A drunken libertine and a cruel tyrant ~ (May 1849); the latter was assassinated in 1854, and a regency under his widow, Marie Louise, was insti tuted during which the government became somewhat more tolerable, although by no means free from political persecution; in 1857 the Austrian troops evacuated the duchy.
1613), a mild divine, who had written a treatise on persuasion in religion, urging that as to it "men could be led, not driven"; Lambert Danaeus, who deserves remembrance as the first to discuss Christian ethics scientifically, apart from dogmatics; Johannes Drusius, the Orientalist, one of the most enlightened and advanced scholars of his day, settled later at Franeker; Johann Kolmann the younger, best known by his saying that high Calvinism made God "both a tyrant and an executioner."
Being detected, he fled in order to escape punishment, but returned when Athenion (or Aristion), a bitter opponent of the Romans, had made himself tyrant of the city with the aid of Mithradates.
The date of this interview is probably determined by the fact that Aristotle visited his friend Hermias, tyrant of Atarneus, in 347-345 B.C. There is no reason to doubt the probability or even the accuracy of the narrative.
The first attack upon the aristocracy proceeded from a young noble named Cylon, who endeavoured to become tyrant about 630 B.C. The people helped to crush this movement; yet discontent must have been rife among them, for in 621 the Eupatrids commissioned Draco, a junior magistrate, to draft and publish a code of criminal law.
Among the governors of the 19th century Miguel Tacon, governor in 1834-1839, a forceful and high-handed soldier, deserves mention, especially in the annals of Havana; he ruled as a tyrant, made many reforms as regarded law and order, and left Havana, in particular, full of municipal improvements.
In course of time admission to the rank of a hero became far more common, and was even accorded to the living, such as Lysimachus in Samothrace and the tyrant Nicias of Cos.
Contrary to historical tradition, Italy is supposed to have been his ancestral inheritance, of which he has been deprived by Odoacer, or by Ermanaric, who in his altered character of a typical tyrant appears as his uncle and contemporary.
The character of Charlemagne himself undergoes a change; in the Chanson de Roland he is a venerable figure, mild and dignified, while later he appears as a cruel and typical tyrant (as is also the case with Ermanaric).
POLYCRATES, tyrant of Samos (c. 535-515 B.C.)..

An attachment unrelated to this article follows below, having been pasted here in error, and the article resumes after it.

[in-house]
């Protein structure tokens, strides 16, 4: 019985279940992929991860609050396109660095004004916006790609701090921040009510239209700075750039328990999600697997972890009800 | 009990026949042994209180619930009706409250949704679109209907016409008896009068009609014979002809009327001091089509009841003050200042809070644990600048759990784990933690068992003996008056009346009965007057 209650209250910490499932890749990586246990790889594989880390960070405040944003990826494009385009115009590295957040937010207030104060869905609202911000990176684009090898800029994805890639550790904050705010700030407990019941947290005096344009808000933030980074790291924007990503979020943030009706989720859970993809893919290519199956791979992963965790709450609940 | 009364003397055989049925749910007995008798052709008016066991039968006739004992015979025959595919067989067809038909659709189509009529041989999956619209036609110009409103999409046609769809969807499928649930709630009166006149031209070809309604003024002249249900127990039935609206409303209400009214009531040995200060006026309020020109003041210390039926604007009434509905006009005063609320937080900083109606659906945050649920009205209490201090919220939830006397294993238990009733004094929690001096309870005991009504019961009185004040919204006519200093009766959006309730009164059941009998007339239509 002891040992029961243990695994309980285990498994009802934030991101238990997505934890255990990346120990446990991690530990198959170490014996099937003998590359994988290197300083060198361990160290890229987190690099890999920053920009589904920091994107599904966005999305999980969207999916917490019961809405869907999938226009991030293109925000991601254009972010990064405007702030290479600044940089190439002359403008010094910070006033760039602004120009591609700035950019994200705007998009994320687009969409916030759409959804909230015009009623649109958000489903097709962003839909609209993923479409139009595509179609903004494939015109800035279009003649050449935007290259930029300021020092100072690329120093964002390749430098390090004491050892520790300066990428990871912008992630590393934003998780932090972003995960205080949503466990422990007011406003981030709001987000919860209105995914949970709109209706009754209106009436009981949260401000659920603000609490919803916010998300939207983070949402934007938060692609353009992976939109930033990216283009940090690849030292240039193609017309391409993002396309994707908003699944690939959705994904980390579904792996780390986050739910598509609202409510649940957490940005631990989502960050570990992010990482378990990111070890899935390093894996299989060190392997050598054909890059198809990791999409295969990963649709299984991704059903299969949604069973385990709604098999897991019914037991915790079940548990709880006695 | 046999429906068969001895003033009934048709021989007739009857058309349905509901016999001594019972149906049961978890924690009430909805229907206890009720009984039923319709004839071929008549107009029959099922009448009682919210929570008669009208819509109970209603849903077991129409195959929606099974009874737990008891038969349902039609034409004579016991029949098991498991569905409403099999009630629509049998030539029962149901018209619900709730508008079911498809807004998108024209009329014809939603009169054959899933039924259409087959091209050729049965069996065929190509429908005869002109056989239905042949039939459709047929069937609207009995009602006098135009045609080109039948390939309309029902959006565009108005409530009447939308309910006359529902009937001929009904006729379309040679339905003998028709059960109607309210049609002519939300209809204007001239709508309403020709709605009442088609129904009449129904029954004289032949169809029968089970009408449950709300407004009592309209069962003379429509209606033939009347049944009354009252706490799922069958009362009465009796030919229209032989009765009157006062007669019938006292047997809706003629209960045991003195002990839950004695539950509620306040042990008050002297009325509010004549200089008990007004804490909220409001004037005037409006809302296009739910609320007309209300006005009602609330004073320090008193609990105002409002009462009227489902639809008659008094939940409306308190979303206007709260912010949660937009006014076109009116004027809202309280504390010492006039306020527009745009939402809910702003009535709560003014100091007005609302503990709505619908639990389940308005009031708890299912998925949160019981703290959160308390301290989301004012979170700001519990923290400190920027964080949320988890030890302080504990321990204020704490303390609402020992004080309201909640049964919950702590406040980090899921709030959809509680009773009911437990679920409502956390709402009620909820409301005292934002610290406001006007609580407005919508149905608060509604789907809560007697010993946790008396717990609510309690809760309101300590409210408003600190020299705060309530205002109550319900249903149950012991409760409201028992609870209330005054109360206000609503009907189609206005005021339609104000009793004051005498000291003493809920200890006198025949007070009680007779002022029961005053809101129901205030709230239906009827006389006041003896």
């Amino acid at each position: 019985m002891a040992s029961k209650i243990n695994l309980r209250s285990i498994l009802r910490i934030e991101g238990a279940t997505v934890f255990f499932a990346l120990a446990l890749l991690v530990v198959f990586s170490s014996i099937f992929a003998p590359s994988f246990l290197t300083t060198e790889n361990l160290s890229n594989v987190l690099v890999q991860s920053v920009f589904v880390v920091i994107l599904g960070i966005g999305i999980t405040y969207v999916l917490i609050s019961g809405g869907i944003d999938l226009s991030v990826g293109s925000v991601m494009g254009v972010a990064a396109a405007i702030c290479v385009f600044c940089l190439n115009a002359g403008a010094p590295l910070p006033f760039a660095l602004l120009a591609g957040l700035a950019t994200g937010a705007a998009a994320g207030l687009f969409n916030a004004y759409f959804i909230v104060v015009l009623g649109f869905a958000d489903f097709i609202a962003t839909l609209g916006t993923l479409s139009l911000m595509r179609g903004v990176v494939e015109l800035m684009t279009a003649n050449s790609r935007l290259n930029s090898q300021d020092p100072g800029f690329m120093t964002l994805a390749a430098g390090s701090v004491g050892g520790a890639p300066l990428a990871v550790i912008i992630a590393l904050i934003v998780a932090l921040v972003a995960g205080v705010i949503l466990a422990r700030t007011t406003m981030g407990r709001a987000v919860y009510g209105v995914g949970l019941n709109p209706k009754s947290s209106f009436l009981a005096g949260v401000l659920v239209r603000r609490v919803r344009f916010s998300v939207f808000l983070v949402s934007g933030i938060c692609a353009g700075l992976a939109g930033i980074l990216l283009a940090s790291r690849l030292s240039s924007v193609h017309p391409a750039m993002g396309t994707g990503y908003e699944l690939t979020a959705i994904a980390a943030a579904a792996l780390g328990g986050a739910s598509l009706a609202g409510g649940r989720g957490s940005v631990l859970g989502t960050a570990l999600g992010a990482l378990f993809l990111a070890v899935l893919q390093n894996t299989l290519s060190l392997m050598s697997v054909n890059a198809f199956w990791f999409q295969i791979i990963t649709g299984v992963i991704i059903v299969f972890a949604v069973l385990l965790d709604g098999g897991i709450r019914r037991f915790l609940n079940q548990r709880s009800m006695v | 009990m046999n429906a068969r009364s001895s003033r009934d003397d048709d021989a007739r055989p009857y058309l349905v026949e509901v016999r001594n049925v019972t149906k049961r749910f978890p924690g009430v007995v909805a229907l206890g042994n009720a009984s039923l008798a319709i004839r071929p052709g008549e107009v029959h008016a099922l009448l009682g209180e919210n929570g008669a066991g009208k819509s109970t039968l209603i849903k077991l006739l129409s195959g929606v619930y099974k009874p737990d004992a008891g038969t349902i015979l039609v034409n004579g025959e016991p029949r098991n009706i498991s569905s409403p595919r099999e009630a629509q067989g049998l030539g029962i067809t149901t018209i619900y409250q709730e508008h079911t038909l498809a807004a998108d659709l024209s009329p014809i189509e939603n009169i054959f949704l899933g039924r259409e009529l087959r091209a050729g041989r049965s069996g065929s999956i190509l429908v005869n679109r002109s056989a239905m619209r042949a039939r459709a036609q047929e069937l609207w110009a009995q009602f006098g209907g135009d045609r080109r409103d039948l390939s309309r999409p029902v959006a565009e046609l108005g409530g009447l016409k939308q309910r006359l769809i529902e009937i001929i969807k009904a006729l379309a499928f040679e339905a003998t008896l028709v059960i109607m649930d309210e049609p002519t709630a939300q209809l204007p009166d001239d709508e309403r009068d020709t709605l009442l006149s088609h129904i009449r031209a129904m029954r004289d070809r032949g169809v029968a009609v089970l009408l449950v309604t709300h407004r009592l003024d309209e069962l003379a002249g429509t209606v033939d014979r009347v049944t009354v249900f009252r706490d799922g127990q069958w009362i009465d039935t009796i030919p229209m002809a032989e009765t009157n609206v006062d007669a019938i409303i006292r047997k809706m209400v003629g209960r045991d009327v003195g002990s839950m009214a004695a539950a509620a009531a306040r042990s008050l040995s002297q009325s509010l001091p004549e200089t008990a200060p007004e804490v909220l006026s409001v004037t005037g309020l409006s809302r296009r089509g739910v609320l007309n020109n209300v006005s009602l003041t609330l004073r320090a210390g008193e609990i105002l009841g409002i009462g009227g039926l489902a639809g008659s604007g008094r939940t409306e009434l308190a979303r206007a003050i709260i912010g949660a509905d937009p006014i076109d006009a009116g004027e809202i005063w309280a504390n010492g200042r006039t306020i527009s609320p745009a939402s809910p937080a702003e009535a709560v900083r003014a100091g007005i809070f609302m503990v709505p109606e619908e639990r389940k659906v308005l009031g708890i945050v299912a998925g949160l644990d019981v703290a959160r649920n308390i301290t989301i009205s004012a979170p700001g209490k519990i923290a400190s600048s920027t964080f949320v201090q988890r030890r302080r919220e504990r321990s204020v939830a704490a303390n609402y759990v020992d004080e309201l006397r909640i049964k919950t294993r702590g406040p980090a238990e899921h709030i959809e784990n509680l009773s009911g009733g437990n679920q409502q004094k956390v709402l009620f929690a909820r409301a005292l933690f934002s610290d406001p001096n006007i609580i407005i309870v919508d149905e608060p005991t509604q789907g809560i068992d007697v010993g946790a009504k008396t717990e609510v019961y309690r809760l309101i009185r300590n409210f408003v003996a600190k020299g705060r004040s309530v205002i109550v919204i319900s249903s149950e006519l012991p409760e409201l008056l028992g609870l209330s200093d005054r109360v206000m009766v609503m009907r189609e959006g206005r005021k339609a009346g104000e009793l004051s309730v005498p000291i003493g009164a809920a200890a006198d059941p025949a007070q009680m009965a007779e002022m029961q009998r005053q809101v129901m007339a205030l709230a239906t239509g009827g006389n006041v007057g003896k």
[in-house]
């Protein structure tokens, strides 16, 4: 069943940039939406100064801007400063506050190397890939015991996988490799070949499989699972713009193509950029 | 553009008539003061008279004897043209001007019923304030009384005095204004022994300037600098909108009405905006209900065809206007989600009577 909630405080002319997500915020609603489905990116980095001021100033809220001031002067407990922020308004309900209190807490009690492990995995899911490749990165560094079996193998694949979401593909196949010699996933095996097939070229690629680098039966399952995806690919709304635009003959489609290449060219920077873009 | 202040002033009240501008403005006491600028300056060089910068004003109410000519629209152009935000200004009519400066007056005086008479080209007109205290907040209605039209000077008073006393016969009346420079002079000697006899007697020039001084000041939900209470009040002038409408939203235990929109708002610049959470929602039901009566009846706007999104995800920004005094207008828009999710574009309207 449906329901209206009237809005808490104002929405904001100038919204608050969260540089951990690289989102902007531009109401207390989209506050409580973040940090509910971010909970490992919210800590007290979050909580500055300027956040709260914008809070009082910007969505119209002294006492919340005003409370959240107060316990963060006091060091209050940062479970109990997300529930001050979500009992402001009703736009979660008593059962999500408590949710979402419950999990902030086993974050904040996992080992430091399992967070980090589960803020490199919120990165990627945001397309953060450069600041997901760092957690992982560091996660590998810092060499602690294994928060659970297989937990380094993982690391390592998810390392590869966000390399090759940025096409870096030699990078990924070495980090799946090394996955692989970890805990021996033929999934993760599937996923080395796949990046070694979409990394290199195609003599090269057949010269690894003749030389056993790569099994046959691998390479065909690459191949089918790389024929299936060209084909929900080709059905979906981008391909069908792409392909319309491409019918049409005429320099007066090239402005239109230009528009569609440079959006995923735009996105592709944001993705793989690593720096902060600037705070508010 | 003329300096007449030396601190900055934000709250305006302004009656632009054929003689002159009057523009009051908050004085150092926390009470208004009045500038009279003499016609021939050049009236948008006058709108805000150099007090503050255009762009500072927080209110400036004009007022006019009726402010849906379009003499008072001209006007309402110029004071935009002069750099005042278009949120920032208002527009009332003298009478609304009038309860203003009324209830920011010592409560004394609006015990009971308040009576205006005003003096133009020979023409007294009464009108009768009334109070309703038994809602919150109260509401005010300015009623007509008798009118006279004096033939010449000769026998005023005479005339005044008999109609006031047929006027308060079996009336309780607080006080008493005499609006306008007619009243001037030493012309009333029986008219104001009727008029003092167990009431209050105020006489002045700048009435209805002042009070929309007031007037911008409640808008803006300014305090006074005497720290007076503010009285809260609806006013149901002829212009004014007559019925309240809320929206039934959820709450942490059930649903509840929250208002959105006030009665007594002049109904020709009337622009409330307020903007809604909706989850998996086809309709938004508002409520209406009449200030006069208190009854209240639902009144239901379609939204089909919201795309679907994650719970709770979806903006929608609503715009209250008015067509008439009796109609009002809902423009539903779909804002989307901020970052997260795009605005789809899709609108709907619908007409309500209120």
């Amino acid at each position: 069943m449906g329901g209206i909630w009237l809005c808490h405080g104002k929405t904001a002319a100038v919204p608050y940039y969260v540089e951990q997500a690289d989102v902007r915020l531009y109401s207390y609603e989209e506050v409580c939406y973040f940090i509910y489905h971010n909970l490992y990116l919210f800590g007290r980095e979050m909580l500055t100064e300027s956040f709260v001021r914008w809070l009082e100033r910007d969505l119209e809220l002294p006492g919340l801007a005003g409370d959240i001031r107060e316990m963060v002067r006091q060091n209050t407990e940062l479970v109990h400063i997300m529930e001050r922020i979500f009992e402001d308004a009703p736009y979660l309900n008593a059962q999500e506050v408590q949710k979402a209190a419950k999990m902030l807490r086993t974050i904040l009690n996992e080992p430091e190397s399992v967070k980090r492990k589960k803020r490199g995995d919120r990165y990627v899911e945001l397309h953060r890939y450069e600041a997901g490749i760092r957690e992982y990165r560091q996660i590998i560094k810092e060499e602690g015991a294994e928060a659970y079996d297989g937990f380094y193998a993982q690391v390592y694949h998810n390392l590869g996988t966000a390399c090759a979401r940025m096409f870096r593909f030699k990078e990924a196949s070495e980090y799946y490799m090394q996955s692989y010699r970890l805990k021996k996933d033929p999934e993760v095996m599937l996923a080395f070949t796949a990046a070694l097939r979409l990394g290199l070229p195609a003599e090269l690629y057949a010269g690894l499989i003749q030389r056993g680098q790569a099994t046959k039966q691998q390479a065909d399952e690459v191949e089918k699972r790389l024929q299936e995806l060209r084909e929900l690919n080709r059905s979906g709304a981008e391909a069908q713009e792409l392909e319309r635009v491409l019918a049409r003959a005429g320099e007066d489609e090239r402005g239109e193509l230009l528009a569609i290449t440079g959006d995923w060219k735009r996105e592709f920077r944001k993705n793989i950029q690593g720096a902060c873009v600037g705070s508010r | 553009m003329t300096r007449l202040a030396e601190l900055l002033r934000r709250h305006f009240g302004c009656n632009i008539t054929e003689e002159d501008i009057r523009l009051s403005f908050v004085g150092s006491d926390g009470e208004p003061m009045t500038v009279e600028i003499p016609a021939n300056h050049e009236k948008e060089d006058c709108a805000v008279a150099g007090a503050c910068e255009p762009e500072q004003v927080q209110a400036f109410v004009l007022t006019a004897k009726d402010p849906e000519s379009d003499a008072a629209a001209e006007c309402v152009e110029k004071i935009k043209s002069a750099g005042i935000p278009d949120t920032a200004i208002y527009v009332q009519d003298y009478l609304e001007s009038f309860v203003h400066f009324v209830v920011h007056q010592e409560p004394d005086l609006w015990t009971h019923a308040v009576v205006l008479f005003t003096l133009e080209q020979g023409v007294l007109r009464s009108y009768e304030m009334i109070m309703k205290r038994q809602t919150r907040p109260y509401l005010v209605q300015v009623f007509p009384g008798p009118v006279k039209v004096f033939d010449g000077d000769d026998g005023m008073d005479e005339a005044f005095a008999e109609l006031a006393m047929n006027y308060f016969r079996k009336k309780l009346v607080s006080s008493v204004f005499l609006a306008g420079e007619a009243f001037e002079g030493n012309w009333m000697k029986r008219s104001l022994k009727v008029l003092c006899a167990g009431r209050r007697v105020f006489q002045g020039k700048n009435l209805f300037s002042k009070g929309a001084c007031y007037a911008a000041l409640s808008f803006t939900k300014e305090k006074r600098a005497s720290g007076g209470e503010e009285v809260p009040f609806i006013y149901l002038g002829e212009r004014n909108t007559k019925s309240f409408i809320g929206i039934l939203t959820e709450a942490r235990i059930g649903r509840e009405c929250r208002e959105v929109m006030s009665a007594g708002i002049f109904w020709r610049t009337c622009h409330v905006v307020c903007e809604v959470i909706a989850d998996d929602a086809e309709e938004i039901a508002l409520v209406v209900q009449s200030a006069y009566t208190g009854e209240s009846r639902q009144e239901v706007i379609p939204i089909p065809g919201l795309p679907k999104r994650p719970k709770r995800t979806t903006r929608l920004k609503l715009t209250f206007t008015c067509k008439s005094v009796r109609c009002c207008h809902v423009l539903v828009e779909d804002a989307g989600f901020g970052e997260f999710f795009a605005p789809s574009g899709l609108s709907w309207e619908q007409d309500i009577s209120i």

It is more probable that the breach of the compact was due to Polycrates, for when Cambyses of Persia invaded Egypt (525) the Samian tyrant offered to support him with a naval contingent.
About 611, with the assistance of the brothers of the poet Alcaeus, he overthrew Melanchrus, tyrant of Lesbos.
His corruption, his mean submission to a tyrant wife, his greed, his pale face and lean person, which had succeeded to the handsome features and comeliness of earlier days,' were the subject of ridicule, f:om the witty sneers of Halifax to the coarse jests of the anonymous writers of innumerable lampoons.
It was he who received the embassy from Athens sent probably by Cleisthenes in 507 B.C., and subsequently warned the Athenians to receive back the "tyrant" Hippias.
He composed a play on the beheading of St John the Baptist, and another, a morality satirizing church abuses, in the setting of episodes from the story of Dionysius the Tyrant, both of which were performed in 1540 in the play - field of Dundee.
His grandmother then wished him to enter the army of the landgrave of Hesse, but he declined to serve "a tyrant," and a year later slipped away from Geneva and embarked for the United States.
49), which Aristagoras, the tyrant of Miletus, showed to Cleomenes, the king of Sparta, in 504, whose aid he sought in vain in a proposed revolt against Darius, which resulted disastrously in 494 in the destruction of Miletus.
Hippocrates, tyrant of Gela (498-491), threatened the independence of Syracuse as well as of other cities, and it was saved only by the joint intervention of Corinth and Corcyra and by the cession of the vacant territory of Camarina.
In its sixth chapter the question whether it is lawful to overthrow a tyrant is freely discussed and answered in the affirmative, a circumstance which brought much odium upon the Jesuits, especially after the assassination of Henry IV.
Of Cephaloedium [[[Cefalu]]], to the east of the modern Castel di Tusa, founded in 403 B.C. by Archonides, tyrant of Herbita, whose name it sometimes bore: we find, e.g.
At Visconti's instigation Piero Gambacorti, the ruler of the moment, was treacherously assassinated by Jacopo d'Appiano, who succeeded him as tyrant of Pisa, and bequeathed the state to his son Gherardo.